Get involved: Disability Gymnastics

With the country gripped by Paralympic fever, more and more people are considering taking up a new sport – but have you ever considered gymnastics?

While it’s not a part of the Games, gymnastics is a fantastic inclusive activity, with opportunities for all.

Gymnastics clubs across the country have trained coaches who can adapt every activity around physical, sensory and learning requirements. So whatever type of gymnastics people want to try, it really couldn’t be easier to get involved – and find out what you’re capable of.

Mainstream gymnastics sessions can be adapted to include people with a physical or learning disability, sensory impairments or health conditions. But if people prefer to start with dedicated classes, that’s on offer too. There really is no limit as to how far people can go – from local challenges to elite international competitions. Of course, people can also get involved just for the fun and fitness too – you don’t have to aim for medal-winning performance!

Here, we’ve got the stories of a few Brits getting involved in gymnastics. Read on to discover how they got involved and what they enjoy about the sport…

Natasha Coates

Natasha Coates

Aged 21, Natasha, who has Mast Cell Activation Syndrome, fell in love with gymnastics aged 8. She’s now a member of the Wire Gymnastics Club, and last year was named Sport England’s Pride of Sport’s Disabled Sportsperson of the Year.

“The biggest high of my career was taking part in my first artistic Disability Gymnastics British Championships.

“I just wanted to go, do my best and show off the skills that I had been practicing in the gym but I had no idea what to expect. I came away with the gold on all 4 apparatus as well as the all-around title for my category which was a complete dream come true!

“I train alongside mainstream gymnasts so I’m coached in the same way as everyone else, but my coach adapts things slightly. I run to warm-up, like most gymnasts, but I just have to make sure that I don’t breathe too fast or too slowly, in order to maintain a healthy breathing rate and keep my oxygen levels up.

“Disability Gymnastics is a fantastic sport and I would recommend it to anyone. There are so many opportunities for disabled gymnasts of every level; it is such an inclusive sport. I’m really keen to inspire people who maybe thought that they couldn’t, that anything is possible!”

 

Alex Buesnel

Screen Shot 2016-09-16 at 16.37.16

Twenty-four-year-old Alex Buesnel, who has autism, trains with Jersey Special Gymnastics Club, started out at the age of 12. He is the current British Disability Gymnastics champion – for a record ninth year in a row!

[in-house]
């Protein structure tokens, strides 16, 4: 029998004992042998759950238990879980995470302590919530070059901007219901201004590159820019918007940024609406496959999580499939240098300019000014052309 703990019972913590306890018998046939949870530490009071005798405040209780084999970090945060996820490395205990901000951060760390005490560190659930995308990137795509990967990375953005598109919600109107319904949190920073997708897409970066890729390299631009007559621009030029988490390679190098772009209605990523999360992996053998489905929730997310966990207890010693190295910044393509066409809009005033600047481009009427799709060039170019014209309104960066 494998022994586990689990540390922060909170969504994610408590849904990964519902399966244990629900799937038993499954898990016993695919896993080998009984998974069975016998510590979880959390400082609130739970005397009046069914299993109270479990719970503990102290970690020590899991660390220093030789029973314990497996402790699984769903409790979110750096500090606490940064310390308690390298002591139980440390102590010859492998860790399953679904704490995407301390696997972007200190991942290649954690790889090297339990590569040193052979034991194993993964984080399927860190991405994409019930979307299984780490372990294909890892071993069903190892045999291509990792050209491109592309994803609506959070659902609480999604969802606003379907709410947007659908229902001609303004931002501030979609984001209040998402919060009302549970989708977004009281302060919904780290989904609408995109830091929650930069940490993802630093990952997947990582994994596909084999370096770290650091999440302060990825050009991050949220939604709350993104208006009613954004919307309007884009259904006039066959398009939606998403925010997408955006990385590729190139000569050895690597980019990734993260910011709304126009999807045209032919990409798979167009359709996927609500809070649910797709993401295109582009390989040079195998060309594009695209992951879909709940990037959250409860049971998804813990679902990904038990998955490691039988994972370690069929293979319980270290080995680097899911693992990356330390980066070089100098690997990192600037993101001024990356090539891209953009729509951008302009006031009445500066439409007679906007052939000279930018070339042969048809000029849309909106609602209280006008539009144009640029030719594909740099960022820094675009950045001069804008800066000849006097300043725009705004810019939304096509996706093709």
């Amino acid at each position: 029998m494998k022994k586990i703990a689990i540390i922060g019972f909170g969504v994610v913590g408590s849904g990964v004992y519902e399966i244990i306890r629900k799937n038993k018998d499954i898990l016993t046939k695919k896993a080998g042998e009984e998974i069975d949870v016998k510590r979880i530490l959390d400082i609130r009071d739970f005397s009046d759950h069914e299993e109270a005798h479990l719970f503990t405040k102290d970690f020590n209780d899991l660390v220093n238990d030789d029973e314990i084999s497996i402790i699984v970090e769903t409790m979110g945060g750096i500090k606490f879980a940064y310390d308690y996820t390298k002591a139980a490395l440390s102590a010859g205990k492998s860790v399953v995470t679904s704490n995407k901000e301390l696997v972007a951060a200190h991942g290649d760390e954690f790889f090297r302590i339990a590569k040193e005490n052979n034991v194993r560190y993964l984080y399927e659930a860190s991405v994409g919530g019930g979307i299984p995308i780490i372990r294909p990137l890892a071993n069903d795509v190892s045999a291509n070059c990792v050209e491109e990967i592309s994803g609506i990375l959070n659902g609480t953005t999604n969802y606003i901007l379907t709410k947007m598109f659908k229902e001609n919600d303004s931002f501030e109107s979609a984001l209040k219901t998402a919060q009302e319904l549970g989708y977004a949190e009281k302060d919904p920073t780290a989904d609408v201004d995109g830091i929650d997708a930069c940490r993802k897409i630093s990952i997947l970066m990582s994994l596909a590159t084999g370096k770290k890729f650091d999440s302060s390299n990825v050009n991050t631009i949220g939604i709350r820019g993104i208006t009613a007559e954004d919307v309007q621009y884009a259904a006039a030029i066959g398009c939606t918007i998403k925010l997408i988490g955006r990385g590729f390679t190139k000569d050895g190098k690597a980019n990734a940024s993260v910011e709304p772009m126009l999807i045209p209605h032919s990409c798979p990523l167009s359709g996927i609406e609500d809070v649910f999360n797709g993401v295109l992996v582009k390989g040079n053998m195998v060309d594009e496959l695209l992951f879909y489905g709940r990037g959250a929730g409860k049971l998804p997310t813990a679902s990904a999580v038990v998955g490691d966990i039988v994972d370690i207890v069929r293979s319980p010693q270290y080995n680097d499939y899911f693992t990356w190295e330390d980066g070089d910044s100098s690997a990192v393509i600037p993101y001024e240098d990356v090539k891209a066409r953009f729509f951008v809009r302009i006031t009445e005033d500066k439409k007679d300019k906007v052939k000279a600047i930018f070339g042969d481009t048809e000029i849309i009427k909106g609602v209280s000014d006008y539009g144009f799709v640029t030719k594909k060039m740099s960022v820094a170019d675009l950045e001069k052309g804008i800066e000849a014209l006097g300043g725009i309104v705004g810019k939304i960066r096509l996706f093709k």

“On a personal level gymnastics has helped me to overcome many hurdles within my disability; it has given me independence to travel away from home with both my club and coaches.

“It provides an opportunity to participate in a sport where you will not be made to feel inadequate. You can compete at a level appropriate to your ability and it is a way of keeping fit.

 

Screen Shot 2016-09-16 at 16.38.29Tiri Hughes

When she was just 11 years old, sporty Tiri wanted to find a new activity – and Disability Gymnastics came into her life. With a physical disability and visual impairment, she used to struggle with some activities, but gymnastics proved to be a huge success. Now, seven years on, she’s involved in trampolining, acrobatic and artistic gymnastics.

“I enjoy the variety of gymnastics – no two sessions are the same! I love the feeling of achieving a new skill which I’ve been working towards, especially when it’s been tricky to get! I also enjoy the social side; the family feeling you get in a gymnastics club.

“I can’t see the vault from the end of the run-up, or the beam when I’m stood on it. We get around this by counting the number of steps I need in my vault run and memorising the distance of the beam from end to end. I have some physical disabilities which mean I need to take regular rest breaks, especially between repetitive strengthening exercises, but my club have always supported me to do that without separating me from other gymnasts.

“Anyone can do gymnastics, regardless of ability or disability. There is always something, or some type of gymnastics which you can take part in, as long as you are enthusiastic, committed and enjoy it!”

 

You can find your local gymnastics club at www.DiscoverGymnastics.uk

 

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